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J Clin Oncol. 2007 Jan 1;25(1):70-6.

Incidence of venous thromboembolism and the impact on survival in breast cancer patients.

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Division of Hematology/Oncology, University of California Davis, CA, USA.



The incidence of venous thromboembolism (VTE) and the risk factors associated with development of VTE have not been reported in a large population-based study of breast cancer patients.


The California Cancer Registry was merged with the Patient Discharge Data Set, and the number of VTE events determined among patients diagnosed between 1993 and 1999.


Among 108,255 patients with breast cancer, the 2-year cumulative VTE incidence was 1.2%, with a rate of 1.2 and 0.6 events/100 patient-years during the first and second half-year, respectively. The 1-year incidence of VTE was significantly increased compared with the general population (standardized incidence ratio of VTE, 4.2; 95% CI, 3.9 to 4.4). In a multivariate model, significant predictors of developing VTE within 2 years were: age (hazard ratio [HR], 2.0 if > 75 years v < 45; 95% CI, 1.6 to 2.6), the number of chronic medical comorbidities (HR, 2.9 if 3 v 0; 95% CI, 2.4 to 3.5), and advancing cancer stage (HR, 6.3; 95% CI, 5.3 to 7.5 for metastatic v local disease). In multivariate models, VTE was a significant predictor of decreased 2-year survival (HR, 2.3; 95% CI, 2.1 to 2.6) and when stratified by initial cancer stage, the effect was highest in patients with localized (HR, 5.1; 95% CI, 3.6 to 7.1) or regional stage (HR, 3.5; 95% CI, 2.5 to 4.8) cancer compared with patients with metastatic disease (HR, 1.9; 95% CI, 1.5 to 2.4).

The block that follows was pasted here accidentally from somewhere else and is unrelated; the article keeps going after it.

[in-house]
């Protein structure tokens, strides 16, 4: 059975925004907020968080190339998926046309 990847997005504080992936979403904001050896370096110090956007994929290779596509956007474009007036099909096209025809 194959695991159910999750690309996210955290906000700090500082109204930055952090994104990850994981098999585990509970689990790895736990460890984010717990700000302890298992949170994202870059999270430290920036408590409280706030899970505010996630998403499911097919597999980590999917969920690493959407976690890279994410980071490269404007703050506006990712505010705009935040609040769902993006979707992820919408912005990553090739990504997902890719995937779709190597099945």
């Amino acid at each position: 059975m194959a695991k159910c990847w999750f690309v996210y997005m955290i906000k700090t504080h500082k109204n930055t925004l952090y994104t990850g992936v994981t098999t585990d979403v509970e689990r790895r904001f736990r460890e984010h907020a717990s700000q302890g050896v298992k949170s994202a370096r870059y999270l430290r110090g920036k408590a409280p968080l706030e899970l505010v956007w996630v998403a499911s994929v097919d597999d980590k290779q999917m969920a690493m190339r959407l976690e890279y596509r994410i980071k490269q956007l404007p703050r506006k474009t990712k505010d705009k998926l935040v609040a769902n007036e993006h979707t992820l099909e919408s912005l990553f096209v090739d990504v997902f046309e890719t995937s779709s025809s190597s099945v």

Approximately 1% of breast cancer patients developed VTE within 2 years, with the highest incidence in the first 6 months after diagnosis. Metastatic disease and comorbidities were the strongest predictors. The diagnosis of VTE was associated with a higher risk of death within 2 years.

[Indexed for MEDLINE]

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